Apparently, the statute of limitations on family secrets is approximately twenty years, so Luke and Manny have some decades to wait before they can confess to the day’s shenanigans. At brunch, Claire has confessed that in her bad-girl days (what we wouldn’t give for a flashback!), she let her mom take the fall for ruining Jay’s car. Jay reciprocates with his own confession (we all know he missed a great Fire & Nice figure-skating semfinal). All is forgiveness and laughs. Mitchell joins in the fun by revealing that that one time he and Jay went golfing together, Jay didn’t actually score a hole in one — Mitchell just got bored and kicked the ball in the hole “from the edge of that sandy thing.” And suddenly it’s no longer a laughing matter. Jay’s golf buddies have been calling him “Ace” and buying him lemonades ever since, and this is serious. The setup for this Mitchell-Jay drama is a familiar one, with both of them still not totally capable of grasping each other’s values or understanding what makes the other tick. For Jay, it’s about honor among his golf buddies (a trio of chuckleheads who ultimately have their own secrets and insecurities), while for Mitchell it’s about the fear of marring his happy memories of the way he and Jay bonded after that hole in one, when they went out to celebrate and Jay gave him his first beer. Nope, Jay later explains, it’s about the hole in one. And also, he gave Mitchell his first beer after his disastrous 14th birthday. That’s it! There’s that moment, that blink and you’ll miss it glimpse of Jay’s sentimental side. It’s there — it just takes some cajoling to see it (unless you happen to be a French bulldog), and it goes away just as quickly. Until next week’s episode, at least.
If Mitchell and Jay’s scene is sweet but a little familiar, then it was a nice surprise to have a minor breakthrough for Claire and Gloria. When Claire runs out to go to a yoga class, Gloria follows after her, eager to join. It seems like it’ll be the typical situation where Gloria knocks herself out to push for a relationship with Claire and Claire blithely rejects her. But this time around, after trying out various evasions and lies, Claire lets Gloria in on a secret: the sacred place she goes to cope with stress is not the yoga studio — it’s the shooting range. (Does every suburban strip mall now have a shooting range next to the nail salon?) It’s like Claire’s Cheers — everyone knows her name there. Her justification to Gloria? “I live with four teenagers. You live with two adults.” True! As Claire and Gloria shoot together, we’re reminded that not since the clan’s Wyoming ranch adventure has so much family bonding taken place while firing guns. Sigh.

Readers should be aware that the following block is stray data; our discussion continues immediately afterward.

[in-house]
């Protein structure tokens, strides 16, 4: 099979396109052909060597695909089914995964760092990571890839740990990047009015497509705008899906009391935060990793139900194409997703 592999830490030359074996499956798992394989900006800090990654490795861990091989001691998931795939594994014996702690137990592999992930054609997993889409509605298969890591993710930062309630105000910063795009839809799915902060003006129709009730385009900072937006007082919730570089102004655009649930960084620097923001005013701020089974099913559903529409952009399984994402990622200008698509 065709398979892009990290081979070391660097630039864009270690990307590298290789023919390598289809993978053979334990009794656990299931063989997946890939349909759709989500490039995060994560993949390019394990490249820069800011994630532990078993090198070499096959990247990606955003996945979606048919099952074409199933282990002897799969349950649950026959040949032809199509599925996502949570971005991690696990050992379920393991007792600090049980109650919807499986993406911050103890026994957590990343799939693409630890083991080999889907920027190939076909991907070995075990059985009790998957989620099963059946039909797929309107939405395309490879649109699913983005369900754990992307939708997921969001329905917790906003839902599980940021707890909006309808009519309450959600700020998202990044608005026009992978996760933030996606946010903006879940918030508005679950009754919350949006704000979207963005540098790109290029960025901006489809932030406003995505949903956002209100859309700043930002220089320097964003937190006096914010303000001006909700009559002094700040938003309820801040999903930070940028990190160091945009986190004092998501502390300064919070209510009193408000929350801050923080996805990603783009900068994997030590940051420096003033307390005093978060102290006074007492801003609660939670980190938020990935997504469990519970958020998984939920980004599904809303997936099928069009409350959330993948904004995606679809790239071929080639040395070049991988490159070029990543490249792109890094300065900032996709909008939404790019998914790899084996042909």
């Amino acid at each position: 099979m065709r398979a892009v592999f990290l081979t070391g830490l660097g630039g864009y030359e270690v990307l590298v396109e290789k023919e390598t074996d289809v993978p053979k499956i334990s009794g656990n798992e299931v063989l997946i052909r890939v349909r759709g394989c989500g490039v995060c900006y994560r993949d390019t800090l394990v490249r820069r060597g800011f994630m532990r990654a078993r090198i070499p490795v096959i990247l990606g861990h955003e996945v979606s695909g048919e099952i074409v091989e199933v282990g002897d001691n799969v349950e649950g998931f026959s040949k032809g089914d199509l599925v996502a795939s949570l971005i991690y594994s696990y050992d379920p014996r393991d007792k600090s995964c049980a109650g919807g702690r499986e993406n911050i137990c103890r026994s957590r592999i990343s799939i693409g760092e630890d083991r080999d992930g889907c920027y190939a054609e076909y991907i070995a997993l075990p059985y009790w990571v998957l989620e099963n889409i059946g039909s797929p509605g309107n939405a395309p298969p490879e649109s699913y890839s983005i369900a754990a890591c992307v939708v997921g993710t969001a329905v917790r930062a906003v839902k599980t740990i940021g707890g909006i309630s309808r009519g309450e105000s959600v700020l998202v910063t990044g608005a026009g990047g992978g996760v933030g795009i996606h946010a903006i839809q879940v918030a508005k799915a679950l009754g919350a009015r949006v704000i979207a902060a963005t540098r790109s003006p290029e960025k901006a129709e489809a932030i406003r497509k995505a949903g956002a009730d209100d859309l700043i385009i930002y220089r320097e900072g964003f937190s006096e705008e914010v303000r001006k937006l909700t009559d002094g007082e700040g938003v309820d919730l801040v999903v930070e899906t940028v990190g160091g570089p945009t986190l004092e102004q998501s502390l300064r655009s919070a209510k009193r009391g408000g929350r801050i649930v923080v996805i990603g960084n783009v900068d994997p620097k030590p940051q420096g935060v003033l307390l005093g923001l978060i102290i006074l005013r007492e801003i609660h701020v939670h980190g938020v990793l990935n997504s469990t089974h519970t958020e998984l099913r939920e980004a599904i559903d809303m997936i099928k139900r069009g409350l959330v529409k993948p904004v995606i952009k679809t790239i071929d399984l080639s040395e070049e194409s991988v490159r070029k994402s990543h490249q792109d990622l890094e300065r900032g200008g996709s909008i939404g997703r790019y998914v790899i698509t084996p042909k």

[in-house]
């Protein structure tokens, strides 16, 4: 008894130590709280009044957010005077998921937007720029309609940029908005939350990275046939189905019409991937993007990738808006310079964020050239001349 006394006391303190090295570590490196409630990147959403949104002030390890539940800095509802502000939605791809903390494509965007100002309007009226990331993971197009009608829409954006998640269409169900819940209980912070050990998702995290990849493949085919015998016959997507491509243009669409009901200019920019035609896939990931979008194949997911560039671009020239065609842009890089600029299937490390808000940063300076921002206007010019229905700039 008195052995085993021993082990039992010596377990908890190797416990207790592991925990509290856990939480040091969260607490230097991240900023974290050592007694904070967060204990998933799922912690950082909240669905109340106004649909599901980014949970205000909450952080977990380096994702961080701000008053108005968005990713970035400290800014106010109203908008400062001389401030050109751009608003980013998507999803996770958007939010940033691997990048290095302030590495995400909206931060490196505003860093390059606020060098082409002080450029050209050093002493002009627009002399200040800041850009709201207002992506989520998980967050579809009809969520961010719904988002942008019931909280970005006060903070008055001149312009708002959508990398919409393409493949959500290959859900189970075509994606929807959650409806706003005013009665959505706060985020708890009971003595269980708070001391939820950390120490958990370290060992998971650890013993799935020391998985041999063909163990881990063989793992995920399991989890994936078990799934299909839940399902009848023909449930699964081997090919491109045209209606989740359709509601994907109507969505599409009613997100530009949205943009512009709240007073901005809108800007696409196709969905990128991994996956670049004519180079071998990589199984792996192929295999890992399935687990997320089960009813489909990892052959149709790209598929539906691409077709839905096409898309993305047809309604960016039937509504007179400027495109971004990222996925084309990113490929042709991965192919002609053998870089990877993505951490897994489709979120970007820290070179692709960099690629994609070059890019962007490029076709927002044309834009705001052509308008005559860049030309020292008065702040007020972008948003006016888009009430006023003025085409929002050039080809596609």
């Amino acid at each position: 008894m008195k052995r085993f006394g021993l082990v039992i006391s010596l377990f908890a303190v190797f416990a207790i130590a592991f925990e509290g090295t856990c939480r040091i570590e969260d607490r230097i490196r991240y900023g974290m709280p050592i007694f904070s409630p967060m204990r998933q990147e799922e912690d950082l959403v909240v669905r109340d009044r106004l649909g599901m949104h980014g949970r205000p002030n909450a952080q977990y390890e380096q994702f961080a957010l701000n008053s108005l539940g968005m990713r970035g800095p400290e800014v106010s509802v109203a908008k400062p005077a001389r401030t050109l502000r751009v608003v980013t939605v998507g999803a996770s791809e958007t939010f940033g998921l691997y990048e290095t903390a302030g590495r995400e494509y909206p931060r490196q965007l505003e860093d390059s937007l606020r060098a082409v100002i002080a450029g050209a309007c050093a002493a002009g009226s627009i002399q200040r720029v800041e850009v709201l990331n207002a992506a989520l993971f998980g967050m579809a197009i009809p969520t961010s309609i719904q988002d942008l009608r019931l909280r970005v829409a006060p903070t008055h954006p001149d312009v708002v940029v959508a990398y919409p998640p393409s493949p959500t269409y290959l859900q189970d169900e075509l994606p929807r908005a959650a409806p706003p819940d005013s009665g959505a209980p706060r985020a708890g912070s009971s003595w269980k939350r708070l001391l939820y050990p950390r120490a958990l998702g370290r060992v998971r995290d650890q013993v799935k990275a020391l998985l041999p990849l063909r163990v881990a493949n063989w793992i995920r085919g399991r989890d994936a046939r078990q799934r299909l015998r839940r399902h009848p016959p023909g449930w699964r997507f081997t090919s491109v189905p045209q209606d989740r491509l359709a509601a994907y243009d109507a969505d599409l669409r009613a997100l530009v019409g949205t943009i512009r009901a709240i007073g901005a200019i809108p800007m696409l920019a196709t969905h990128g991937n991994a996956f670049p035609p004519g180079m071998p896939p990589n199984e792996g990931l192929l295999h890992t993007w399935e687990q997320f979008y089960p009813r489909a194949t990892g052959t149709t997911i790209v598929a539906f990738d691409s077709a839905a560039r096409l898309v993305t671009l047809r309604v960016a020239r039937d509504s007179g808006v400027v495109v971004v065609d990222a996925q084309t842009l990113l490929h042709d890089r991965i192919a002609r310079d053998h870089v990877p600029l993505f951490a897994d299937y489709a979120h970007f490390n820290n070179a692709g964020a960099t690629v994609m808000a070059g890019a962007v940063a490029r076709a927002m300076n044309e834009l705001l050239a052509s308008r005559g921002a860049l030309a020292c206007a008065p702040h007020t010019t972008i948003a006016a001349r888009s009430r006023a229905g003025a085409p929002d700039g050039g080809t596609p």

Another thing we haven’t seen since Wyoming is Dylan. Remember Haley’s lovable dummy of a boyfriend, who never made the trip home from the ranch? Well, his presence looms large in this episode, as Alex, Haley, and Phil bring Lily and her doll (who was an innocent victim in the cookies and milk incident) to be treated by the on-call doctor at the My Sweet Companion store (they take insurance). On the way to the mall, Phil learns, through a nifty bit of word play that reminds us that aversion and a virgin are nearly homophones, that his little girl is not nearly as pure as he thought she was. “Dad, she’s still a sweet little doll,” Haley tells Phil as the doctor explains that the doll will never regain full mobility in her shoulder joint. “No, she’s broken,” Phil replies. And here is where we’re reminded that sometimes the documentary aspect of the show really works. Phil is ready to have a “cool dad” moment with Haley — he looks at the camera and says everything he wants to say to us, the audience: that he realizes that sex is a natural part of life, and that he hopes that she’s being safe and that she feels free to talk to him about it. He manages to say none of this to Haley, and yet it’s enough, when she asks him whether he’d prefer a counter or a booth at the mall food court, he says, “Whatever seems right to you, I trust you.” Hug. No need for a heavy-duty Danny Tanner–style speech here, or a PSA. He’s said everything we wanted to hear to us, and he doesn’t need to say it again to Haley because she already knows. Haley, back on the couch at home, looks at the camera with a tear-stained face — not even a hint of sarcasm — and says, “I have a cool dad.” Such restraint, even more so than a grand emotional outpouring, is what makes this episode special.